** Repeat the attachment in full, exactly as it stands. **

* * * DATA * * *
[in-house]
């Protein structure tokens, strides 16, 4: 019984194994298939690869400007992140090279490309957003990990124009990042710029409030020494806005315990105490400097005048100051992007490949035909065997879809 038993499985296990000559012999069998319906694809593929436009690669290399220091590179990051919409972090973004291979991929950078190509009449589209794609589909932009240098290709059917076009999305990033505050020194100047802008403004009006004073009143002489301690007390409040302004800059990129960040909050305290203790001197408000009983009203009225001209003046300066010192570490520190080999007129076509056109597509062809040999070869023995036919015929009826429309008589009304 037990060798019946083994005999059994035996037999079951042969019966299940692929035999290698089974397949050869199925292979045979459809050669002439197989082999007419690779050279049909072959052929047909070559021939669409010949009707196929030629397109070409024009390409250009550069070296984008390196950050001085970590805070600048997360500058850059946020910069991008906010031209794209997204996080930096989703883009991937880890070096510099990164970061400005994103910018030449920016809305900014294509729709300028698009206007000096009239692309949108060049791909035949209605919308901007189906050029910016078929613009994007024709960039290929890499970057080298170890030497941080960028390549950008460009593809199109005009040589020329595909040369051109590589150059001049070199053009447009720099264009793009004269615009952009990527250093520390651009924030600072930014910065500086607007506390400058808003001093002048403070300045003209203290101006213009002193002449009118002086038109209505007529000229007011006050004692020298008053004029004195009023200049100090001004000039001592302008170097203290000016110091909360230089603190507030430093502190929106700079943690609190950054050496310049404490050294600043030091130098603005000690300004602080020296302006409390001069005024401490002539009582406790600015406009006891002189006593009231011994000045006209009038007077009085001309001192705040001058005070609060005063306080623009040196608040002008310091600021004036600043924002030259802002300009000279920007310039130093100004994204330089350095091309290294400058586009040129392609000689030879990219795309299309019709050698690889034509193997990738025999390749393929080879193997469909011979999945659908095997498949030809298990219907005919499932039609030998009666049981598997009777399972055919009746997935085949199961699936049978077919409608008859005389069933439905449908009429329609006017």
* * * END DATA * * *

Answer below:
[in-house]
């Protein structure tokens, strides 16, 4: 019984194994298939690869400007992140090279490309957003990990124009990042710029409030020494806005315990105490400097005048100051992007490949035909065997879809 038993499985296990000559012999069998319906694809593929436009690669290399220091590179990051919409972090973004291979991929950078190509009449589209794609589909932009240098290709059917076009999305990033505050020194100047802008403004009006004073009143002489301690007390409040302004800059990129960040909050305290203790001197408000009983009203009225001209003046300066010192570490520190080999007129076509056109597509062809040999070869023995036919015929009826429309008589009304 037990060798019946083994005999059994035996037999079951042969019966299940692929035999290698089974397949050869199925292979045979459809050669002439197989082999007419690779050279049909072959052929047909070559021939669409010949009707196929030629397109070409024009390409250009550069070296984008390196950050001085970590805070600048997360500058850059946020910069991008906010031209794209997204996080930096989703883009991937880890070096510099990164970061400005994103910018030449920016809305900014294509729709300028698009206007000096009239692309949108060049791909035949209605919308901007189906050029910016078929613009994007024709960039290929890499970057080298170890030497941080960028390549950008460009593809199109005009040589020329595909040369051109590589150059001049070199053009447009720099264009793009004269615009952009990527250093520390651009924030600072930014910065500086607007506390400058808003001093002048403070300045003209203290101006213009002193002449009118002086038109209505007529000229007011006050004692020298008053004029004195009023200049100090001004000039001592302008170097203290000016110091909360230089603190507030430093502190929106700079943690609190950054050496310049404490050294600043030091130098603005000690300004602080020296302006409390001069005024401490002539009582406790600015406009006891002189006593009231011994000045006209009038007077009085001309001192705040001058005070609060005063306080623009040196608040002008310091600021004036600043924002030259802002300009000279920007310039130093100004994204330089350095091309290294400058586009040129392609000689030879990219795309299309019709050698690889034509193997990738025999390749393929080879193997469909011979999945659908095997498949030809298990219907005919499932039609030998009666049981598997009777399972055919009746997935085949199961699936049978077919409608008859005389069933439905449908009429329609006017």